Every fraction with a nonzero numerator has a **multiplicative inverse**, which is simply the number we can multiply our fraction by to get 1. You'll find that we are very often striving to get back to one or to "achieve oneness." *Om*...

**Sample Problem**

The multiplicative inverse of is -4, since () × (-4) = 1

**Sample Problem**

The multiplicative inverse of is , since × = 1.

The multiplicative inverse of a fraction is called the reciprocal, and is the upside-down version of that fraction. Don't take us too literally here—you won't be converting to a fraction on its head. Instead, you're just pulling the old switcheroo on the numerator and denominator.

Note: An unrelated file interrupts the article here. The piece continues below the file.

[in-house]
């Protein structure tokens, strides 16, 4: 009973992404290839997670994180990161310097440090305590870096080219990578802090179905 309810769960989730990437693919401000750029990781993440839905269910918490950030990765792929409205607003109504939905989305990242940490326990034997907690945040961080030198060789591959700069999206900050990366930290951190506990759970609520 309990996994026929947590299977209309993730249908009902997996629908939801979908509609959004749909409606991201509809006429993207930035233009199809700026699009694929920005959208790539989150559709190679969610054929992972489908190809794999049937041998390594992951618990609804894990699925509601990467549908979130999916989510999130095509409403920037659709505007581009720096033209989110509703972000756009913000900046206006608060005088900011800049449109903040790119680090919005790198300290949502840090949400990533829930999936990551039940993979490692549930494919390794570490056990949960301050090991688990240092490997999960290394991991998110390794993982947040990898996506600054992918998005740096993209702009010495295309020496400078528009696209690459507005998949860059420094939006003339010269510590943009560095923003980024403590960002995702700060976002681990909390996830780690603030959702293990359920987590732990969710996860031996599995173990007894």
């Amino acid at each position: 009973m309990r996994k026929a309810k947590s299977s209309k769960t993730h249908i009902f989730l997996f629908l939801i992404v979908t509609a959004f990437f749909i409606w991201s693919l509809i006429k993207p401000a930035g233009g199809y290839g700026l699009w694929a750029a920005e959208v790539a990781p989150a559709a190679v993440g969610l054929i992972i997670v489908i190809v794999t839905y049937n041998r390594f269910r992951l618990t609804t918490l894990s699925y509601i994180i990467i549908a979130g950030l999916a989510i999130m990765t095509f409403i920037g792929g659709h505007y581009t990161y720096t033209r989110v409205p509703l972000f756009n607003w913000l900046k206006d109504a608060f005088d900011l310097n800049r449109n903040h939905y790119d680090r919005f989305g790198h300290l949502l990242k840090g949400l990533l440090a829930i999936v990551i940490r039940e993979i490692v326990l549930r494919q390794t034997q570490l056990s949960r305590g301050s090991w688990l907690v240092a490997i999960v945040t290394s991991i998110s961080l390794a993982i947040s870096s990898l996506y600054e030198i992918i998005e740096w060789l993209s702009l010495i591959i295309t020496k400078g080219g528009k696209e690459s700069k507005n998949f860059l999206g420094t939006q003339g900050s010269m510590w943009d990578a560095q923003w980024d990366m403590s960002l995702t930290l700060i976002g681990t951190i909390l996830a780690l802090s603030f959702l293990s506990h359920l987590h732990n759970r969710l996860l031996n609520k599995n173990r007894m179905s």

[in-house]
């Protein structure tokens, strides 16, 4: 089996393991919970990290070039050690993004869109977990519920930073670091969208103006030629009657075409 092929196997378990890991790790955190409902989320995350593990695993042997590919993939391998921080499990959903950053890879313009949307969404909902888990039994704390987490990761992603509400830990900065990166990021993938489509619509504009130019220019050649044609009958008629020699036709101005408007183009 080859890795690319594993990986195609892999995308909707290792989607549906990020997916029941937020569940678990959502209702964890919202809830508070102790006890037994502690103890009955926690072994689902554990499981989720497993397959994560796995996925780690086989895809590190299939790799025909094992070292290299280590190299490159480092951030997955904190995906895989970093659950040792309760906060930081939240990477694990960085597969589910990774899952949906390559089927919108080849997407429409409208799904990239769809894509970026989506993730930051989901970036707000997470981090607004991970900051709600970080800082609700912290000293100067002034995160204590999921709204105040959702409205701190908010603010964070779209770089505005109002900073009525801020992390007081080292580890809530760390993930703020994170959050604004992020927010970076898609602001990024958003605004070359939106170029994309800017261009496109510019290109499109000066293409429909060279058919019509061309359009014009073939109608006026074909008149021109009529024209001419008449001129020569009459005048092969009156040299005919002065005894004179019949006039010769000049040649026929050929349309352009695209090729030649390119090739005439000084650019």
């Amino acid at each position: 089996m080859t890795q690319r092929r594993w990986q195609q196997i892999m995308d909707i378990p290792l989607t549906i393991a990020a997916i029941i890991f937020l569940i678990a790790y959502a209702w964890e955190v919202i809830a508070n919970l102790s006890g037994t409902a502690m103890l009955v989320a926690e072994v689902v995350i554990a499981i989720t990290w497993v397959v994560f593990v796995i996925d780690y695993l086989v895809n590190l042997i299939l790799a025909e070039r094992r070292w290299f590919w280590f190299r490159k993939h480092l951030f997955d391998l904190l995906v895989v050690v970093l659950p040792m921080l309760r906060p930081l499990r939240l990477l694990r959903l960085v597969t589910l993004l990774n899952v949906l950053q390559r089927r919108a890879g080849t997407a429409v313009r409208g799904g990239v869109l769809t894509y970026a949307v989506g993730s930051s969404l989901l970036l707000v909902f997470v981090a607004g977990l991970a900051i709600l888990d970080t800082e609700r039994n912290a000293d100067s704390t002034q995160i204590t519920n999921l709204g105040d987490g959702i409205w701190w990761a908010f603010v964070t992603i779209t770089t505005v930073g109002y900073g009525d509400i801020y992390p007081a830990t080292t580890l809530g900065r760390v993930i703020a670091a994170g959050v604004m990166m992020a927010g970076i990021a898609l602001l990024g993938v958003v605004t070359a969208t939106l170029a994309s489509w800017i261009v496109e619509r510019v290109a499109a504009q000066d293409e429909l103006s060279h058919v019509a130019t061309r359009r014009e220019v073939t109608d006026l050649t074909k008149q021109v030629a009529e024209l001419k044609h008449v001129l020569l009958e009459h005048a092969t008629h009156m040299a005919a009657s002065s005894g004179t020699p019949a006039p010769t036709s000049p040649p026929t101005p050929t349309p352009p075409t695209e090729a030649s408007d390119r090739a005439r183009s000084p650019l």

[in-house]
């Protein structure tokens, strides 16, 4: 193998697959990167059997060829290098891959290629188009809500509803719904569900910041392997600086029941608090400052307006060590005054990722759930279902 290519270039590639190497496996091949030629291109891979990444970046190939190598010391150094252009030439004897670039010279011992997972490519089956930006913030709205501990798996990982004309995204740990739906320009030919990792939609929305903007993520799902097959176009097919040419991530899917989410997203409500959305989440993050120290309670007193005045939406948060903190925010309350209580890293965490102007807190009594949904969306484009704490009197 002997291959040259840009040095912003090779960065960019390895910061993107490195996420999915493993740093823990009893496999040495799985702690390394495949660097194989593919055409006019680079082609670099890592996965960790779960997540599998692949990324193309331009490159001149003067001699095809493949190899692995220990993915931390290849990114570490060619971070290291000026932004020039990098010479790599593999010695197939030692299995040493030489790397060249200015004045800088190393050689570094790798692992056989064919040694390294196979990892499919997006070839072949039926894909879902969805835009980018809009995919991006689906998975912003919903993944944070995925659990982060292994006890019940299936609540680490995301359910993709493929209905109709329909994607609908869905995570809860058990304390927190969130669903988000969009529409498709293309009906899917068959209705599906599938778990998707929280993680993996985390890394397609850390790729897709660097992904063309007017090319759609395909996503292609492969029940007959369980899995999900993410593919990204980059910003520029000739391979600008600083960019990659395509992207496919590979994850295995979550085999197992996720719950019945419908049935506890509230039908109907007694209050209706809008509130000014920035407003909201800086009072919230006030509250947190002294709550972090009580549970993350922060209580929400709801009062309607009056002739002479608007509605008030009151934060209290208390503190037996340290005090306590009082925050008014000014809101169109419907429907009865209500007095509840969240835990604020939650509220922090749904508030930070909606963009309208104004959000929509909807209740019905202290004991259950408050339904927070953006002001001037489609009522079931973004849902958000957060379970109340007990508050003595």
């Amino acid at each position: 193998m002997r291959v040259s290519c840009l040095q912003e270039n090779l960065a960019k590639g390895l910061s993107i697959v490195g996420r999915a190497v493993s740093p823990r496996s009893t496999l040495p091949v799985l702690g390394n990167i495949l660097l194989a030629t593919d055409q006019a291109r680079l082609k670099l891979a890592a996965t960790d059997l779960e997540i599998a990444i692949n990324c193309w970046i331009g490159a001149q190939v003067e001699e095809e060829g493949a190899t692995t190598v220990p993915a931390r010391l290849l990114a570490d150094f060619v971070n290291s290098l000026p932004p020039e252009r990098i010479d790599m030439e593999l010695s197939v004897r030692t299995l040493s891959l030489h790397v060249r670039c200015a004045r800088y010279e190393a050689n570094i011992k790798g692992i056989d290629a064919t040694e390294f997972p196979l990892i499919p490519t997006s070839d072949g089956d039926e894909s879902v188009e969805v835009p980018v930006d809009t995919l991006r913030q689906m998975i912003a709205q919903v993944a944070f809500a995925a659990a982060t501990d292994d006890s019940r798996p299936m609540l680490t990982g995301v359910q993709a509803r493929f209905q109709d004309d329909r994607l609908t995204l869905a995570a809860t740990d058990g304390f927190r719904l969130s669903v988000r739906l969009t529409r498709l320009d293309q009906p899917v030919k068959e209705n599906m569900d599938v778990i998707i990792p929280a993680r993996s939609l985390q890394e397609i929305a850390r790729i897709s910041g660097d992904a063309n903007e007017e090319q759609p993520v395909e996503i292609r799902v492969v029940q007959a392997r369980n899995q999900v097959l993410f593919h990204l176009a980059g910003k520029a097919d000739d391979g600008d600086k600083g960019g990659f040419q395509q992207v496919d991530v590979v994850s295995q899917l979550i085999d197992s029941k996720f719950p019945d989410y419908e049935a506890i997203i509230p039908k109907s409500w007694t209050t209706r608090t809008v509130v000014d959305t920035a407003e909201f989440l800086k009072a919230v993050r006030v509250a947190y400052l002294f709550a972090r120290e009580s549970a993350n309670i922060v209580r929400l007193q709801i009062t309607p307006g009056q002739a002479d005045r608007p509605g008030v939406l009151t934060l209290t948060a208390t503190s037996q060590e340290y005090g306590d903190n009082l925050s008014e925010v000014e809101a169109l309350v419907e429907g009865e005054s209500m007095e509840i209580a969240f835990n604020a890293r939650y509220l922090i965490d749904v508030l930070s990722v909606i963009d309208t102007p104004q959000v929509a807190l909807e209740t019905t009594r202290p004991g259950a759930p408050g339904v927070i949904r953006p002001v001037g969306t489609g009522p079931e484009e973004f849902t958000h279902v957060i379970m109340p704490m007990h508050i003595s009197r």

To find the multiplicative inverse of an integer or mixed number, write the integer or mixed number as a fraction first, and then make the switch. It's like one of those bad movies on ABC Family where someone wakes up in someone else's place and has to figure out how to get back. Or a really good movie, like *The Change-Up*.

Why can't the fraction have a multiplicative inverse? , so There's no way to multiply by something and get 1 as an answer. It has no multiplicative identity. It's like it has a case of multiplicative amnesia. It should probably go to a multiplicative hospital. Okay, we've officially beaten that word to death. We'll get it to a multiplicative morgue stat.

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